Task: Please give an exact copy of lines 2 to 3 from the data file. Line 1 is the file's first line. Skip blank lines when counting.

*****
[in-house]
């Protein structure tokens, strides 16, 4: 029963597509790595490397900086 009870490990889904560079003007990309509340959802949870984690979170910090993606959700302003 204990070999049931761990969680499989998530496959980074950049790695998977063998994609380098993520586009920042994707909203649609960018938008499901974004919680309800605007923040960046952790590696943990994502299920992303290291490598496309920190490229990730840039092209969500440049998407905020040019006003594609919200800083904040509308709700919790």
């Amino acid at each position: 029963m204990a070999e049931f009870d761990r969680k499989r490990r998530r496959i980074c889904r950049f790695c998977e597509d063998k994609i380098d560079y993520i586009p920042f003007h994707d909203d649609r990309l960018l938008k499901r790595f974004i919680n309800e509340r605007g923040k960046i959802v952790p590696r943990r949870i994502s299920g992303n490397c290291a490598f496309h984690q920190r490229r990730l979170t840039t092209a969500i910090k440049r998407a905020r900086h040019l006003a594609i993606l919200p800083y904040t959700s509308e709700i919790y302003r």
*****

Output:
């Protein structure tokens, strides 16, 4: 029963597509790595490397900086 009870490990889904560079003007990309509340959802949870984690979170910090993606959700302003 204990070999049931761990969680499989998530496959980074950049790695998977063998994609380098993520586009920042994707909203649609960018938008499901974004919680309800605007923040960046952790590696943990994502299920992303290291490598496309920190490229990730840039092209969500440049998407905020040019006003594609919200800083904040509308709700919790």
């Amino acid at each position: 029963m204990a070999e049931f009870d761990r969680k499989r490990r998530r496959i980074c889904r950049f790695c998977e597509d063998k994609i380098d560079y993520i586009p920042f003007h994707d909203d649609r990309l960018l938008k499901r790595f974004i919680n309800e509340r605007g923040k960046i959802v952790p590696r943990r949870i994502s299920g992303n490397c290291a490598f496309h984690q920190r490229r990730l979170t840039t092209a969500i910090k440049r998407a905020r900086h040019l006003a594609i993606l919200p800083y904040t959700s509308e709700i919790y302003r």